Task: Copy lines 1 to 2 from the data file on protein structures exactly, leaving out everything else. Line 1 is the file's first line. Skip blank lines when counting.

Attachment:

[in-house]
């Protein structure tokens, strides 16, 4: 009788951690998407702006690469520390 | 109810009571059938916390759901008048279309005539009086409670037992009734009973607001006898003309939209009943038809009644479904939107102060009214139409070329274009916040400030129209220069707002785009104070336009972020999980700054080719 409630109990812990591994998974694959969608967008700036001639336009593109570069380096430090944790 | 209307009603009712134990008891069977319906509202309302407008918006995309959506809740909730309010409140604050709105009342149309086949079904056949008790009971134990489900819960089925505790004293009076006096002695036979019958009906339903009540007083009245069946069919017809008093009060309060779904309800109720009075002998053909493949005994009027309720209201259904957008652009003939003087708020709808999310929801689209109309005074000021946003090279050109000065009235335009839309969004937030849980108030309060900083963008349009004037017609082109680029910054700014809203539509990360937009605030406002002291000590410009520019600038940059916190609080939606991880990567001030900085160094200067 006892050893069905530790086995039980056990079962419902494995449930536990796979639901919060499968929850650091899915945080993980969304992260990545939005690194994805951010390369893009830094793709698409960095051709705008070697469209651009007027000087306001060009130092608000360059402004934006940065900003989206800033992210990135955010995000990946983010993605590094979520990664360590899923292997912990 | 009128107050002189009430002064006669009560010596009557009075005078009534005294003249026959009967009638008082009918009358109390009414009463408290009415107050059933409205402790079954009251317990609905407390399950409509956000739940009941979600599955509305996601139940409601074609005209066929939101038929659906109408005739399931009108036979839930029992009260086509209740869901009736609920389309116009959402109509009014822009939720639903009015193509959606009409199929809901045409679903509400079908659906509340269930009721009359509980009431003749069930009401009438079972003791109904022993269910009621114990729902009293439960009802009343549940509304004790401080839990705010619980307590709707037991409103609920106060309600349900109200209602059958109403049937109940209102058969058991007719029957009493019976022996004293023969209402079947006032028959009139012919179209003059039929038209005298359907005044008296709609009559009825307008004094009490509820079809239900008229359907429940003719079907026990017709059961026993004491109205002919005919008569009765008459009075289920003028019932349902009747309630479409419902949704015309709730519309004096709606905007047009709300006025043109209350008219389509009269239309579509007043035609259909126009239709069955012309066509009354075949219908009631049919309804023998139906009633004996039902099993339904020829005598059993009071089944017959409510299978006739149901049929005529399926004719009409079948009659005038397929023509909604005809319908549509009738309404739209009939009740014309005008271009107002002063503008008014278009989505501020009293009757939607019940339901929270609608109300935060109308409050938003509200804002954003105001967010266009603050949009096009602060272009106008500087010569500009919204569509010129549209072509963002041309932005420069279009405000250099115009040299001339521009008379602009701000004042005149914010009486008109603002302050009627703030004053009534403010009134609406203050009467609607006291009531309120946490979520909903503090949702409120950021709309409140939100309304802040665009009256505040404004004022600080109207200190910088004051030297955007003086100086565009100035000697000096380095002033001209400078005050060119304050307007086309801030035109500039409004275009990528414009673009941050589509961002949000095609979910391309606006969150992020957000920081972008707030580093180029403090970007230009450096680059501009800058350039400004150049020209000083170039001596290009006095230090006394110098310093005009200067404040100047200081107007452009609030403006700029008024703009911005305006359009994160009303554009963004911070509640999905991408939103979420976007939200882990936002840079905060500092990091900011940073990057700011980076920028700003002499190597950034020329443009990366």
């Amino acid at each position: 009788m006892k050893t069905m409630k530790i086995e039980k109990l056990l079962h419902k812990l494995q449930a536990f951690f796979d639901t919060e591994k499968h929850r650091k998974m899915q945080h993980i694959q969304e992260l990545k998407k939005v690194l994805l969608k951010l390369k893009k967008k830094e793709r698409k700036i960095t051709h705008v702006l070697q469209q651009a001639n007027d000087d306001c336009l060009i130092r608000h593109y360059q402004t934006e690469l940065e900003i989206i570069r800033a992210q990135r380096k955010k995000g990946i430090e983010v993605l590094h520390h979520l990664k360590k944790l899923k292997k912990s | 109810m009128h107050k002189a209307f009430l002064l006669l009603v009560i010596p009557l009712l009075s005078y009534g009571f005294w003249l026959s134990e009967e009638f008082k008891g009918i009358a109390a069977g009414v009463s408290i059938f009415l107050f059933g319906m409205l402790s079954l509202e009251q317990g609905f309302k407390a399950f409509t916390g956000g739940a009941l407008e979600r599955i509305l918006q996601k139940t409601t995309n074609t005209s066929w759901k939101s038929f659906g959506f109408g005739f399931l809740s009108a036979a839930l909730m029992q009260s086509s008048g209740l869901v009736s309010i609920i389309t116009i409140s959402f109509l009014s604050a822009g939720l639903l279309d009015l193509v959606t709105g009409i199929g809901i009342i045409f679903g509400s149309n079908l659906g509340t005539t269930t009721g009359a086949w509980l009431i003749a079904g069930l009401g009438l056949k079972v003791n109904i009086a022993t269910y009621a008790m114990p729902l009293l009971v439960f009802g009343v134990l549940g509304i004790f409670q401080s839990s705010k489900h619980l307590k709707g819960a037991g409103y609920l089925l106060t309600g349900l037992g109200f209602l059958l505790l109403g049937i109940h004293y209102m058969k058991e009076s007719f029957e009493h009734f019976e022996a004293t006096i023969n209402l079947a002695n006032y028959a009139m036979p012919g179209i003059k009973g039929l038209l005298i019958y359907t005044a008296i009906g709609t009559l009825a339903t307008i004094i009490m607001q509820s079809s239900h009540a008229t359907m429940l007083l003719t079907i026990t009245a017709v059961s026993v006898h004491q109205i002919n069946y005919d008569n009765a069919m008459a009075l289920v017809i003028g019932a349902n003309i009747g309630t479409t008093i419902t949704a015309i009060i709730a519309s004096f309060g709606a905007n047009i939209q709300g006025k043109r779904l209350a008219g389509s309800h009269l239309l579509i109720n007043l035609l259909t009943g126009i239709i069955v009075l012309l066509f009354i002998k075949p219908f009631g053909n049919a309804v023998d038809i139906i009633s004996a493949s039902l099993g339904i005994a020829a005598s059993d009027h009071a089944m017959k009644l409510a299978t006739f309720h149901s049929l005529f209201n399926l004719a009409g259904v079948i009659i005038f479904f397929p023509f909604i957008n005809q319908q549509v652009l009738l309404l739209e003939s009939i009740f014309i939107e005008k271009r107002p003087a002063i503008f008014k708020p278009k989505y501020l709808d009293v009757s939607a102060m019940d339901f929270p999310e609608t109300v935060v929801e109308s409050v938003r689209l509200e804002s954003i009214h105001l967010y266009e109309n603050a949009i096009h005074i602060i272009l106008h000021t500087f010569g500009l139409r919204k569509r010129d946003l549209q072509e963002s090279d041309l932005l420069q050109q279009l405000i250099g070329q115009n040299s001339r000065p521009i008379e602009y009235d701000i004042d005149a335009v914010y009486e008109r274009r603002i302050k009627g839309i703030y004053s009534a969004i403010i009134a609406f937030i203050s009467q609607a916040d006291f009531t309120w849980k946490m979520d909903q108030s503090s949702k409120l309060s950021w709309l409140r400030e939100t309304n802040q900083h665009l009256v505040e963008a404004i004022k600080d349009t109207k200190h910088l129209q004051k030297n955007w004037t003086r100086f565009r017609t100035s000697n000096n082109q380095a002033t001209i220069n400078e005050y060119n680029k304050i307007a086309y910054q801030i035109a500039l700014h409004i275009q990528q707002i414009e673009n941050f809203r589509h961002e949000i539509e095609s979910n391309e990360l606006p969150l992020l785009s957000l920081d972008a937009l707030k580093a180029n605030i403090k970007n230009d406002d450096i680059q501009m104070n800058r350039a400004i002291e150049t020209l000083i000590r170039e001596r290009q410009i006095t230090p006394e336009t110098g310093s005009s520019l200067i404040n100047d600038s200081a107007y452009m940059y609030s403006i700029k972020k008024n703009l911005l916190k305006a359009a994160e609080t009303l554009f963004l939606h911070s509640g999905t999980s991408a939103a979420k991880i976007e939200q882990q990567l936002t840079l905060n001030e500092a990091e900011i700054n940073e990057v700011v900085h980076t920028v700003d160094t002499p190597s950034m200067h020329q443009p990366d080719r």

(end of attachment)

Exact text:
[in-house]
């Protein structure tokens, strides 16, 4: 009788951690998407702006690469520390 | 109810009571059938916390759901008048279309005539009086409670037992009734009973607001006898003309939209009943038809009644479904939107102060009214139409070329274009916040400030129209220069707002785009104070336009972020999980700054080719 409630109990812990591994998974694959969608967008700036001639336009593109570069380096430090944790 | 209307009603009712134990008891069977319906509202309302407008918006995309959506809740909730309010409140604050709105009342149309086949079904056949008790009971134990489900819960089925505790004293009076006096002695036979019958009906339903009540007083009245069946069919017809008093009060309060779904309800109720009075002998053909493949005994009027309720209201259904957008652009003939003087708020709808999310929801689209109309005074000021946003090279050109000065009235335009839309969004937030849980108030309060900083963008349009004037017609082109680029910054700014809203539509990360937009605030406002002291000590410009520019600038940059916190609080939606991880990567001030900085160094200067 006892050893069905530790086995039980056990079962419902494995449930536990796979639901919060499968929850650091899915945080993980969304992260990545939005690194994805951010390369893009830094793709698409960095051709705008070697469209651009007027000087306001060009130092608000360059402004934006940065900003989206800033992210990135955010995000990946983010993605590094979520990664360590899923292997912990 | 009128107050002189009430002064006669009560010596009557009075005078009534005294003249026959009967009638008082009918009358109390009414009463408290009415107050059933409205402790079954009251317990609905407390399950409509956000739940009941979600599955509305996601139940409601074609005209066929939101038929659906109408005739399931009108036979839930029992009260086509209740869901009736609920389309116009959402109509009014822009939720639903009015193509959606009409199929809901045409679903509400079908659906509340269930009721009359509980009431003749069930009401009438079972003791109904022993269910009621114990729902009293439960009802009343549940509304004790401080839990705010619980307590709707037991409103609920106060309600349900109200209602059958109403049937109940209102058969058991007719029957009493019976022996004293023969209402079947006032028959009139012919179209003059039929038209005298359907005044008296709609009559009825307008004094009490509820079809239900008229359907429940003719079907026990017709059961026993004491109205002919005919008569009765008459009075289920003028019932349902009747309630479409419902949704015309709730519309004096709606905007047009709300006025043109209350008219389509009269239309579509007043035609259909126009239709069955012309066509009354075949219908009631049919309804023998139906009633004996039902099993339904020829005598059993009071089944017959409510299978006739149901049929005529399926004719009409079948009659005038397929023509909604005809319908549509009738309404739209009939009740014309005008271009107002002063503008008014278009989505501020009293009757939607019940339901929270609608109300935060109308409050938003509200804002954003105001967010266009603050949009096009602060272009106008500087010569500009919204569509010129549209072509963002041309932005420069279009405000250099115009040299001339521009008379602009701000004042005149914010009486008109603002302050009627703030004053009534403010009134609406203050009467609607006291009531309120946490979520909903503090949702409120950021709309409140939100309304802040665009009256505040404004004022600080109207200190910088004051030297955007003086100086565009100035000697000096380095002033001209400078005050060119304050307007086309801030035109500039409004275009990528414009673009941050589509961002949000095609979910391309606006969150992020957000920081972008707030580093180029403090970007230009450096680059501009800058350039400004150049020209000083170039001596290009006095230090006394110098310093005009200067404040100047200081107007452009609030403006700029008024703009911005305006359009994160009303554009963004911070509640999905991408939103979420976007939200882990936002840079905060500092990091900011940073990057700011980076920028700003002499190597950034020329443009990366």